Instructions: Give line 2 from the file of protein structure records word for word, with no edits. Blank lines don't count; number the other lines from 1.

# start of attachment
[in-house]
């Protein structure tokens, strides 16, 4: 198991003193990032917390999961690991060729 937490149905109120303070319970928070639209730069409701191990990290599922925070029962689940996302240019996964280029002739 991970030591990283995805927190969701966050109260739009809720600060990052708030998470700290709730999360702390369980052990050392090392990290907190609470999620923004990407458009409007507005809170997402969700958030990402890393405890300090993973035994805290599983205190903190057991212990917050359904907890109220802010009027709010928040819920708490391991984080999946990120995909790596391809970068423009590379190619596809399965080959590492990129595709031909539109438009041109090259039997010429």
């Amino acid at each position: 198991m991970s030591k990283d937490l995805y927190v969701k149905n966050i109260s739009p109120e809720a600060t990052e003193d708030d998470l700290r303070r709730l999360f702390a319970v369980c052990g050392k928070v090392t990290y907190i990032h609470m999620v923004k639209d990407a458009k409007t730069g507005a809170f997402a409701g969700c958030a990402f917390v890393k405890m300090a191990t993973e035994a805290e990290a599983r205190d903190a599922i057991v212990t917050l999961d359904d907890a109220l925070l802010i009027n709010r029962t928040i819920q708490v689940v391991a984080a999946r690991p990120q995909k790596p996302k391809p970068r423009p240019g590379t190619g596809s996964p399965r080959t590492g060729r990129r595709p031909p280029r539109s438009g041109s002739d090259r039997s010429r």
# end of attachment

């Protein structure tokens, strides 16, 4: 198991003193990032917390999961690991060729 937490149905109120303070319970928070639209730069409701191990990290599922925070029962689940996302240019996964280029002739 991970030591990283995805927190969701966050109260739009809720600060990052708030998470700290709730999360702390369980052990050392090392990290907190609470999620923004990407458009409007507005809170997402969700958030990402890393405890300090993973035994805290599983205190903190057991212990917050359904907890109220802010009027709010928040819920708490391991984080999946990120995909790596391809970068423009590379190619596809399965080959590492990129595709031909539109438009041109090259039997010429």